4. Drink water to stay hydrated
5. If your own shadow is shorter than yourself, this means the sun is at its strongest and protection is needed
Pupils that compete in the competition stand a chance of winning a world weather workshop for their class, as well as a weather station for their school. The winning pupil will also receive Toys R Us vouchers for their entry.
One of the best ways to ensure your child fulfils the first of the Key Steps to Sun Safety is to install a shade sail. These attractive and durable structures are regularly used in gardens, schools and other public venues to provide shade from strong sun.
Here at Shaded Nation, we only sell high quality shades that are scientifically proven to block up to 98.8 per cent of harmful UV rays, meaning you can be sure that your child is well protected when underneath one.
Staying safe in the sun is incredibly important, as sunburn is one of the major causes of skin cancer, a disease that is affecting a worrying number of people each year.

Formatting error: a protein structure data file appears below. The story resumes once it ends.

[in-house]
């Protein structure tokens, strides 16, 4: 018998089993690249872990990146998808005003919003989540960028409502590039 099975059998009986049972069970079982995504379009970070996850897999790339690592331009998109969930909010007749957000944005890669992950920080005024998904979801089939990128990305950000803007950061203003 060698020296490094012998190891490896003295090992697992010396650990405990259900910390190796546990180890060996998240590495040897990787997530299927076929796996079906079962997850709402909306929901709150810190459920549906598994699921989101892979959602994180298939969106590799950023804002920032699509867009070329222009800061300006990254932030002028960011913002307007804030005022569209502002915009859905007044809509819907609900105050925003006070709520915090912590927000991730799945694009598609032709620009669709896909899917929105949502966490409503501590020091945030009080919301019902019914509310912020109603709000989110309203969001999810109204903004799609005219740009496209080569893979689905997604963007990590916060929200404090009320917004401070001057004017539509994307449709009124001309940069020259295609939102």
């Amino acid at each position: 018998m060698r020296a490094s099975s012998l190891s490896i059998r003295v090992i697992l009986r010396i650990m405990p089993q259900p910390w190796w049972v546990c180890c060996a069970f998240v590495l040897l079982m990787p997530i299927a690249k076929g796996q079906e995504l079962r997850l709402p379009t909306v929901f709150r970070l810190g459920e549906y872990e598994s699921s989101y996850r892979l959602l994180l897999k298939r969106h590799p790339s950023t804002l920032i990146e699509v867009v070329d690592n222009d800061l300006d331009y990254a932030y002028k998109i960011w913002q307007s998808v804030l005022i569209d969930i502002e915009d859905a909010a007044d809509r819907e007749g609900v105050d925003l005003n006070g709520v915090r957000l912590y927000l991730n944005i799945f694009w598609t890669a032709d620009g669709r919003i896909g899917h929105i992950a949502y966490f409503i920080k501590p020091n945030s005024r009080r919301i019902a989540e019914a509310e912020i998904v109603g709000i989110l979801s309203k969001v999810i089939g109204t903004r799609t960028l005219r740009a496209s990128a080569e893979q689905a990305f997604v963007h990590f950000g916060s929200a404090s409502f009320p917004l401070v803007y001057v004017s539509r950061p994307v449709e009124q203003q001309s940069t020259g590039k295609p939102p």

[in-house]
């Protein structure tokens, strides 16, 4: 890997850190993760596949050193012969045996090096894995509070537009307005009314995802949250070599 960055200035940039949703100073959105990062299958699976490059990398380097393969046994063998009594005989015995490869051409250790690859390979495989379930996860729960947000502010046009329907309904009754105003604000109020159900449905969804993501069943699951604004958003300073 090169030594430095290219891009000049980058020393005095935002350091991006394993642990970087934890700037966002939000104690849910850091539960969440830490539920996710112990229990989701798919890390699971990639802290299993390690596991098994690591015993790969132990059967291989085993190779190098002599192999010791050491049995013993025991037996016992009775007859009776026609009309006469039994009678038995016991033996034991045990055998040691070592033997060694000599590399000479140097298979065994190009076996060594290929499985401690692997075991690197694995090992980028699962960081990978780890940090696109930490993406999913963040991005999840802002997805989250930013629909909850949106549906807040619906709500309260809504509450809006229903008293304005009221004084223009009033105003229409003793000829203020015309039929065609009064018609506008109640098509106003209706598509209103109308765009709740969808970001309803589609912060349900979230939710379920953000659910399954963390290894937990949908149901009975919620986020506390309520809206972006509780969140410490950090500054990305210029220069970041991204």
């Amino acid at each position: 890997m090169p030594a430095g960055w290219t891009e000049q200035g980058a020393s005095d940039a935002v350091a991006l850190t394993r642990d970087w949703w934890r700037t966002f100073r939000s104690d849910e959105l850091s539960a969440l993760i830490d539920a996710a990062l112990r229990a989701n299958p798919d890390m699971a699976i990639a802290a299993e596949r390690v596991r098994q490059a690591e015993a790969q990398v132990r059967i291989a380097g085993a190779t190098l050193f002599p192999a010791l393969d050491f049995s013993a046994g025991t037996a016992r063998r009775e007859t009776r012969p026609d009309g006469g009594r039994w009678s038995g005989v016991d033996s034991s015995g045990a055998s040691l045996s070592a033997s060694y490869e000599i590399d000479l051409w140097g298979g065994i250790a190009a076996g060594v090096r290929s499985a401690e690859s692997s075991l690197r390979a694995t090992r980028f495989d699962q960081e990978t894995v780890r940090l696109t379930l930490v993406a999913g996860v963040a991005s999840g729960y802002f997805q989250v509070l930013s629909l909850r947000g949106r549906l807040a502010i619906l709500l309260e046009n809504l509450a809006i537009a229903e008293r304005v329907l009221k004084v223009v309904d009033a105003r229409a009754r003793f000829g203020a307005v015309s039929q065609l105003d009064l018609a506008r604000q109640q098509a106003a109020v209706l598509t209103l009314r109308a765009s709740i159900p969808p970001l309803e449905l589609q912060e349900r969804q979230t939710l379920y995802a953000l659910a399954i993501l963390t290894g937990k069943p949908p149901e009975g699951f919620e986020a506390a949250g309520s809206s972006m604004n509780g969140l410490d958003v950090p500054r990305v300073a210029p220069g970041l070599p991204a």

One woman who survived the condition has recently started a campaign of her own to promote awareness of the issue.
Julie Foster of Widnes, Cheshire has set up the Safe Fun In The Sun project alongside fellow survivor Laura Newland, the Runcorn and Widnes Weekly News reports.
The duo have designed sun bags that include a legionnaires hat and factor 50 sunscreen to be worn by local children at break times, during PE lessons and on school trips.
One of the main problems with sunburn is that you can never quite tell when it is going to occur.
Well, students at Michigan Technological University have developed a new product that could help to solve this problem.
They have created a patch that can be attached to your skin and will show you when you’re most at risk of getting burnt.
The patch is skin adhesive and UV sensitive, it displays an image that will slowly disappear as it is exposed to the sun’s rays. Once the image has vanished you will know it’s time to seek shade to avoid being burned.
The researchers have produced three versions of the product to take into account the fact that people have different skin types and not everyone burns at the same rate.
As the patch is UV sensitive, it will ‘notice’ when someone is in the shade or has applied sun lotion, meaning it provides an accurate picture of total damage.